Just the same in this situation -- if you set up from a couple miles away a crossing with a CPA which is within what you can meaningfully measure, then you actually have a chance to make corrections, and you actually have a chance of passing somewhere near the point you aimed at. Instead of wild maneuvers, done by eye, at the last second, which are just as likely to put you under the bows of the next ship as anything.


The biggest ship in the world, travelling at 20 knots, will be GONE and past you, in less than 30 seconds from the time his bow goes past you, to the time his transom goes past you -- 1/5 of a nautical mile of ship flying past as you bob around less than a cable away. You can only move maximum 300 feet in that amount of time, at 5 knots. See Lodesman's plot of this -- in order to pass 180 feet from his quarter, you have to be already LESS THAN A CABLE from his bow, then as his bow flashes past, you have to keep running at top speed directly at him, during the 30 seconds it takes for him to flash past. How little you visualize this is evident when you talk about "doubling back" -- you can't get there, from there. He's not anchored -- and when you get close, it looks like a bullet going by.
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Old 24-10-2017, 10:52   #594
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Re: Collision Avoidance, Cones of Uncertainty, and Appropriate CPA

Quote:
Originally Posted by ramblinrod View Post
SAY WHAT!?!??!!?

Incorrect.

If the CPA is 1/4 nm, it is 1/4 nm for the entire crossing, else it is not a CPA. The distance off the ship varies constantly during the crossing, with 1/4 nm being the "Closest Point of Approach" (CPA), and this is maintained during the entire crossing, for every crossing, unless the skipper doubles back to get closer.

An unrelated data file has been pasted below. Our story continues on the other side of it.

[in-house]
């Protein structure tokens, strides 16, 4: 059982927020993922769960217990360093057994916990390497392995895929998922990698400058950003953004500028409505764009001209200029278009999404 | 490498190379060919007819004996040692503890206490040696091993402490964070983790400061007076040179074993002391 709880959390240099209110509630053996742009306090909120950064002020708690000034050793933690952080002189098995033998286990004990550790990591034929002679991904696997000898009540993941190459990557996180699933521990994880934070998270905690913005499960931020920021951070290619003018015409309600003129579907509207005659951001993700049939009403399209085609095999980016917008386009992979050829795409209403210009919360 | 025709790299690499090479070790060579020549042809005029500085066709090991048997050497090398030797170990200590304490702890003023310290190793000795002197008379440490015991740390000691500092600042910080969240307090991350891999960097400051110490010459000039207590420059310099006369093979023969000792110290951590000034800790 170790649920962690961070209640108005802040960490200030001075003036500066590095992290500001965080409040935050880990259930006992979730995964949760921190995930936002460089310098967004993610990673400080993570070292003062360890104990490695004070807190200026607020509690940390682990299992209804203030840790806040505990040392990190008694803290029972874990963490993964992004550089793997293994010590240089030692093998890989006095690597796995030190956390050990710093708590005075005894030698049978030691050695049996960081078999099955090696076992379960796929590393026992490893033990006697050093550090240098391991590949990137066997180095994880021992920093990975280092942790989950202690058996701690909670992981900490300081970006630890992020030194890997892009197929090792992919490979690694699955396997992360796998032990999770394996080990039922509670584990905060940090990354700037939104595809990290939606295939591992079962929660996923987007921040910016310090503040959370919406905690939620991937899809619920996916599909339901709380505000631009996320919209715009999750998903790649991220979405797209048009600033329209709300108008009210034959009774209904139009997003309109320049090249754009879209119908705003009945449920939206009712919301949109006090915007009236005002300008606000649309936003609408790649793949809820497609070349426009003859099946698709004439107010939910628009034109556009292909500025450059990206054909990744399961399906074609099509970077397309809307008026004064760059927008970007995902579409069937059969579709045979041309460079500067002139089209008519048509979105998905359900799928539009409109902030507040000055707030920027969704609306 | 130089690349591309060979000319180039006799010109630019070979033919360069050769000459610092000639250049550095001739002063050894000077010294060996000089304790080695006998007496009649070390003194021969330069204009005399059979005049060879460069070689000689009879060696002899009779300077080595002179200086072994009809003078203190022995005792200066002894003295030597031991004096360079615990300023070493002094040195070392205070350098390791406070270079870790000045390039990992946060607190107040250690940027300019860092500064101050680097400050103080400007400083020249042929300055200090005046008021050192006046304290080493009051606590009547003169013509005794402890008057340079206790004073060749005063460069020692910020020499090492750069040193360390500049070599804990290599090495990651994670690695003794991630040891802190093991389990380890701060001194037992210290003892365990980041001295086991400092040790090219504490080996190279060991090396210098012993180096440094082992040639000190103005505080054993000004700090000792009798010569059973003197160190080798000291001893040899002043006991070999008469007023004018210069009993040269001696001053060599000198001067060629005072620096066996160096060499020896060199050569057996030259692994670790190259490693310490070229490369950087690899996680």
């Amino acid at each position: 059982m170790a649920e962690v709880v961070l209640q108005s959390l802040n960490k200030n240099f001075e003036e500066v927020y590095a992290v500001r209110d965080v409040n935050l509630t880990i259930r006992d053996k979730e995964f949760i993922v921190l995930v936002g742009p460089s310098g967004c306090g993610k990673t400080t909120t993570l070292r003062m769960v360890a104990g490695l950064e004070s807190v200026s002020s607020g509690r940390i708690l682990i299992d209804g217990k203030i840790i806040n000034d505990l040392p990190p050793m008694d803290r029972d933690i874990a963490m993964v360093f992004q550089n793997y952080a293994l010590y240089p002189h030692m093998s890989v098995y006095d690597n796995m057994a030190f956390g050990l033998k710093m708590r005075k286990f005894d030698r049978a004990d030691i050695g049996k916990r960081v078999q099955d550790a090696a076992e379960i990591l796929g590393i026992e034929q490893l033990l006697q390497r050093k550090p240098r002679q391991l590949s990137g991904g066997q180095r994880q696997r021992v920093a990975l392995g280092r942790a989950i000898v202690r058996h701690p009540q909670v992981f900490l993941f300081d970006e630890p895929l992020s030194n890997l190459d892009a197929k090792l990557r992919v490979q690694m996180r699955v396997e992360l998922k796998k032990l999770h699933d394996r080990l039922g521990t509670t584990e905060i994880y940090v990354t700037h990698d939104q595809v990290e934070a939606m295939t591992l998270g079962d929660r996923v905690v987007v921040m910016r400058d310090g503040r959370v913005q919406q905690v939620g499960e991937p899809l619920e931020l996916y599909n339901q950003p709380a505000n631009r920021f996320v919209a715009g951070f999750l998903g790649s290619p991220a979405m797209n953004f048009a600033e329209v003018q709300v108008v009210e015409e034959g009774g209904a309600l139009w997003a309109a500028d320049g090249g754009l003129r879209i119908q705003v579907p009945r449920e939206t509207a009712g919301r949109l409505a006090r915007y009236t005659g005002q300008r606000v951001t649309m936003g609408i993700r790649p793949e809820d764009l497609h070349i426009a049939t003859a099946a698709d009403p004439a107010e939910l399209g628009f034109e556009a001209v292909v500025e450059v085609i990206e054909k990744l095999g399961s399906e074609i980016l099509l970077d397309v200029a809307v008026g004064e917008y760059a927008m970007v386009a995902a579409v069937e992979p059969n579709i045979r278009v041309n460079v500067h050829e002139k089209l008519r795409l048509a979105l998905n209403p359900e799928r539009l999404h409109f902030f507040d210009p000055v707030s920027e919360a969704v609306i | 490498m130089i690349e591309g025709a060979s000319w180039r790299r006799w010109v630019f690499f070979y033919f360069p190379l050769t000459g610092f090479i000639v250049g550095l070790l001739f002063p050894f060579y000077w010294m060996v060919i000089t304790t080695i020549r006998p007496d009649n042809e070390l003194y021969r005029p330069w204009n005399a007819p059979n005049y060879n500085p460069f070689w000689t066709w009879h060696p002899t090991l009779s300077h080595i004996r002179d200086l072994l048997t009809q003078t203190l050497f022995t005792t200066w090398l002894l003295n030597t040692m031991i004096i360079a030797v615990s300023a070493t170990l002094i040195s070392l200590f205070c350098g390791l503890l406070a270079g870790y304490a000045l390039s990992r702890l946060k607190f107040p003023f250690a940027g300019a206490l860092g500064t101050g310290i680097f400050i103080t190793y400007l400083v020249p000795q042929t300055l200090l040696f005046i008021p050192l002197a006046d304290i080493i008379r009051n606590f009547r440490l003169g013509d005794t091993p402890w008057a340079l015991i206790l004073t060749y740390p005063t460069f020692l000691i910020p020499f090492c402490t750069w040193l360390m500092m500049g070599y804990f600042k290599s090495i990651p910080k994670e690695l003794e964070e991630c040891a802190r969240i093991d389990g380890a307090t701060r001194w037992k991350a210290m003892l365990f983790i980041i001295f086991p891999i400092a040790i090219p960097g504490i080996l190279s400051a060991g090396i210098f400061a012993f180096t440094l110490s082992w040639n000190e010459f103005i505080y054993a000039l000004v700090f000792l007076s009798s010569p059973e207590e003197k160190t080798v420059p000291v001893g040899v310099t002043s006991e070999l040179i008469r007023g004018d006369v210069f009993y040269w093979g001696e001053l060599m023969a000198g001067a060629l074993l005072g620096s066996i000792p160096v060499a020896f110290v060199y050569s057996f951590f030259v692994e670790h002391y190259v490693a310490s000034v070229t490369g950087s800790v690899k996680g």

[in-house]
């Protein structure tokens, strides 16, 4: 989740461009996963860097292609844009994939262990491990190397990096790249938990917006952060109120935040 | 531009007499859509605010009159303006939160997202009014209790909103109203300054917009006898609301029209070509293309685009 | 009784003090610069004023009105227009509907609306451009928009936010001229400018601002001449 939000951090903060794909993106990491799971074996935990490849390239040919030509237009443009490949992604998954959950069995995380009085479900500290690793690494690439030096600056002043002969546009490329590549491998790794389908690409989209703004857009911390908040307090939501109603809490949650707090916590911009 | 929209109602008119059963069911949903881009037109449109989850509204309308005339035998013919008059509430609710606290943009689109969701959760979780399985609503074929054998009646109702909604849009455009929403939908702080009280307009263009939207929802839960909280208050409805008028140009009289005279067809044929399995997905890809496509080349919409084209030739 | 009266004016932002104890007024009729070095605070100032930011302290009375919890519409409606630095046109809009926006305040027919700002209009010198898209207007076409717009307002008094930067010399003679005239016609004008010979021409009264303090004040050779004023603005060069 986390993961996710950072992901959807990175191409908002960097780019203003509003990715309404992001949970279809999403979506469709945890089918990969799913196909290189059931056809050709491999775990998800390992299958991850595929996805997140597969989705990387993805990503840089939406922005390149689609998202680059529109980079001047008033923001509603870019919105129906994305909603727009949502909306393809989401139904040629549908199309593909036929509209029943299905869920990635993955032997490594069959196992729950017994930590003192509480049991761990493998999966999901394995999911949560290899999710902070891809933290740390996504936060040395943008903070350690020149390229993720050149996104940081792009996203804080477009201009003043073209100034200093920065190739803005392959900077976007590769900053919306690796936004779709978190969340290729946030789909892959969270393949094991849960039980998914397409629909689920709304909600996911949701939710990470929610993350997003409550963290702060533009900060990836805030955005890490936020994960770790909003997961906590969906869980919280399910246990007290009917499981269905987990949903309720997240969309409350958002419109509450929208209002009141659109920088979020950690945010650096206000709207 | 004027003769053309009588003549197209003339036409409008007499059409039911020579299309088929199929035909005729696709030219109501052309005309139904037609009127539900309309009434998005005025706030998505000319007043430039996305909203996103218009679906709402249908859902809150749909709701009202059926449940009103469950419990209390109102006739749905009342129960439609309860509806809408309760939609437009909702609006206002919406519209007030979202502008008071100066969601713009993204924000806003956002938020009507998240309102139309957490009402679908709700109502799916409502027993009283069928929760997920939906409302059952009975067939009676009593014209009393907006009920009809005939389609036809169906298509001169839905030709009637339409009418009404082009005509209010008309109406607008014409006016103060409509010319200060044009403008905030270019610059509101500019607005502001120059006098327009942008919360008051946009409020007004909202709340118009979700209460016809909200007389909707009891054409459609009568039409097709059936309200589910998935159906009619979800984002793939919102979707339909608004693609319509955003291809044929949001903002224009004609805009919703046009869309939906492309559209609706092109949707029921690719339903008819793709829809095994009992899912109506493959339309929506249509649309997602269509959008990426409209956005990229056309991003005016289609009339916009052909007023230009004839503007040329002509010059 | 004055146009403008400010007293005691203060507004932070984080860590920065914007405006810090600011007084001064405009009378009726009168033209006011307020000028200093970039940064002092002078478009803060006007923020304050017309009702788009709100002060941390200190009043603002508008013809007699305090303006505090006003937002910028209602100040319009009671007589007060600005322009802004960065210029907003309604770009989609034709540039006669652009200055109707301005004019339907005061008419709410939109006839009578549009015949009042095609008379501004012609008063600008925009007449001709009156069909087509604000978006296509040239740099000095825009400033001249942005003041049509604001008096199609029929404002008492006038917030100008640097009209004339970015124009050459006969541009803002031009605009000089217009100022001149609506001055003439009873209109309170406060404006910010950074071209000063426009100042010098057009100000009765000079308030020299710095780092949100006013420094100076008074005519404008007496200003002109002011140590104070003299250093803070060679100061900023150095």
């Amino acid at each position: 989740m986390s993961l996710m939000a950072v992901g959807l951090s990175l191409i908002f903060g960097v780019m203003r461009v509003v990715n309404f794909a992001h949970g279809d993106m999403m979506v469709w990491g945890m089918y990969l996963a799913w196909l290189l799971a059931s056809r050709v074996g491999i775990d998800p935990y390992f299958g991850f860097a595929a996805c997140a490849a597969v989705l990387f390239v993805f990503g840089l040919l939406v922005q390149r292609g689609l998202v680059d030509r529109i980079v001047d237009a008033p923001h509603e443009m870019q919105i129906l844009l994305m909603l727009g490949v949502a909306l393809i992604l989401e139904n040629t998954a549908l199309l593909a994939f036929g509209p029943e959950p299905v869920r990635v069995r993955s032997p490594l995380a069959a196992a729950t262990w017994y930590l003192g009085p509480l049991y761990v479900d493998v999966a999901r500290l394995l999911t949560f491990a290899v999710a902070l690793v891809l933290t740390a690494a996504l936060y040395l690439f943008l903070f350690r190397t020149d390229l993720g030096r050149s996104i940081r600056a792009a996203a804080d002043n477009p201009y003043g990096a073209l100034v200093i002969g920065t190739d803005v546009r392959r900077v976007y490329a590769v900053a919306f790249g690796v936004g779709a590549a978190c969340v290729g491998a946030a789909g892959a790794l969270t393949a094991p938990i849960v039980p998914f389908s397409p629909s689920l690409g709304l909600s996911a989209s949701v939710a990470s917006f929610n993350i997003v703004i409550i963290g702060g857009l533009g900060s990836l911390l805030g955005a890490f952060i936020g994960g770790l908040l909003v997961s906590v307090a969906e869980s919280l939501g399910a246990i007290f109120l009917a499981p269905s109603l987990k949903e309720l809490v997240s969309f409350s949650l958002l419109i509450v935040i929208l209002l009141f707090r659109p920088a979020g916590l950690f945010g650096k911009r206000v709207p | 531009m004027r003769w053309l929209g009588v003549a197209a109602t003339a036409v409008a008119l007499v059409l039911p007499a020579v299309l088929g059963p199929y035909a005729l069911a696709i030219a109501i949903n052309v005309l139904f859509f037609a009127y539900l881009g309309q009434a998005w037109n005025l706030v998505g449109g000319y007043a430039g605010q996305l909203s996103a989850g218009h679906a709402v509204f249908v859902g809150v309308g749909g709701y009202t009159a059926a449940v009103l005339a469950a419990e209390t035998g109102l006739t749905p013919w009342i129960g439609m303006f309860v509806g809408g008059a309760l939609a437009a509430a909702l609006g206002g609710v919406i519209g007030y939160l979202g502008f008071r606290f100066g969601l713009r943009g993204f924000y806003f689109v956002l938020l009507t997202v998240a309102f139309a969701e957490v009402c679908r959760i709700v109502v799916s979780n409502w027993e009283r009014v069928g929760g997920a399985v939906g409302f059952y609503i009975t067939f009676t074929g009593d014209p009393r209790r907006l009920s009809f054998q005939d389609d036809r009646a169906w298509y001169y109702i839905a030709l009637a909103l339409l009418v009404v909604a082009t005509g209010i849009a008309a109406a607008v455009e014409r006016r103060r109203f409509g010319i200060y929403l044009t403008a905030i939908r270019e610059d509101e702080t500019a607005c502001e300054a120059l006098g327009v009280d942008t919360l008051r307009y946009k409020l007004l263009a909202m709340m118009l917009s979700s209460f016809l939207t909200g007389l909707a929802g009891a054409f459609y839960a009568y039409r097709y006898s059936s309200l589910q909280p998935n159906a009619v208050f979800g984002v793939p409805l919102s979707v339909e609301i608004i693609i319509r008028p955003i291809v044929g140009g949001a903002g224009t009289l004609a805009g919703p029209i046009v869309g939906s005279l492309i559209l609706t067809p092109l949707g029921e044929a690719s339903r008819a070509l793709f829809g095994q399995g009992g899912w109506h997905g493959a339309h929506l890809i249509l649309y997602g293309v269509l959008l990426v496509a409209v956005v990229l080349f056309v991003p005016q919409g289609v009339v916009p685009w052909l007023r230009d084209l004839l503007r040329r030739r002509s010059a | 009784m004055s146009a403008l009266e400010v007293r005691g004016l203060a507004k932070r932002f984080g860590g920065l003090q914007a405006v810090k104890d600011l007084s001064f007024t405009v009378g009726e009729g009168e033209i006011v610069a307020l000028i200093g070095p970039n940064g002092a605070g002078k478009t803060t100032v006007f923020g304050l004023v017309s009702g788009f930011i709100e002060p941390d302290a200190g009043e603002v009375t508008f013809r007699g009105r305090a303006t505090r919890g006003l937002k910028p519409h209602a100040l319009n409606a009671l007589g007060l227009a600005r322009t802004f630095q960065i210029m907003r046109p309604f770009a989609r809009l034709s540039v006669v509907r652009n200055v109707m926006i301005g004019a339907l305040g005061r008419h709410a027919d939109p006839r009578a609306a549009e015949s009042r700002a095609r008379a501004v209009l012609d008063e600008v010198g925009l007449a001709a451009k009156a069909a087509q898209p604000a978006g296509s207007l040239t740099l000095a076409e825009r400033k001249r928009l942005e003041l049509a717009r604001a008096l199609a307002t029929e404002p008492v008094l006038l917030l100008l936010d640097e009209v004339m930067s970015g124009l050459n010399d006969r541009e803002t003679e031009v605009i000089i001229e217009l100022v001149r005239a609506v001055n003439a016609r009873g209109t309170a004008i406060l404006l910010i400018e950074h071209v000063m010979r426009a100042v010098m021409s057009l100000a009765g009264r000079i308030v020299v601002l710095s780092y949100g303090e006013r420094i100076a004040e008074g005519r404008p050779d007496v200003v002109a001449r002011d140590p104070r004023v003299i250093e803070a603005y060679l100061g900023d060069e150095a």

If you plan a 1/4 nm CPA, and your maneuvering actions keep that value, you have "maintained" a 1/4 nm CPA from the vessel.

SNIP %<
Rod, Let's get your head out of the electronics.

First off as your sail boat yaws back and forth as you try to keep a constant heading the AIS is showing CPA all over the place. No real use there.

Second, Eyes are good at seeing movement but not so good at judging distances and angles. Once an object is more than (oh say) 40' away where the parallax between each eye is used for distance then the brain uses expected size to estimate distances. Very imprecise.

Thirdly, you said yourself that this is not a good crossing. All can plainly see that this is a contrived example and not real world. But you continue to promote your solution as a good one.

Fourthly, even if there were 50 ships in a row they would not likely be all in line, not likely be 1.25 nm apart (make that 3.75 minutes apart - not much time to react).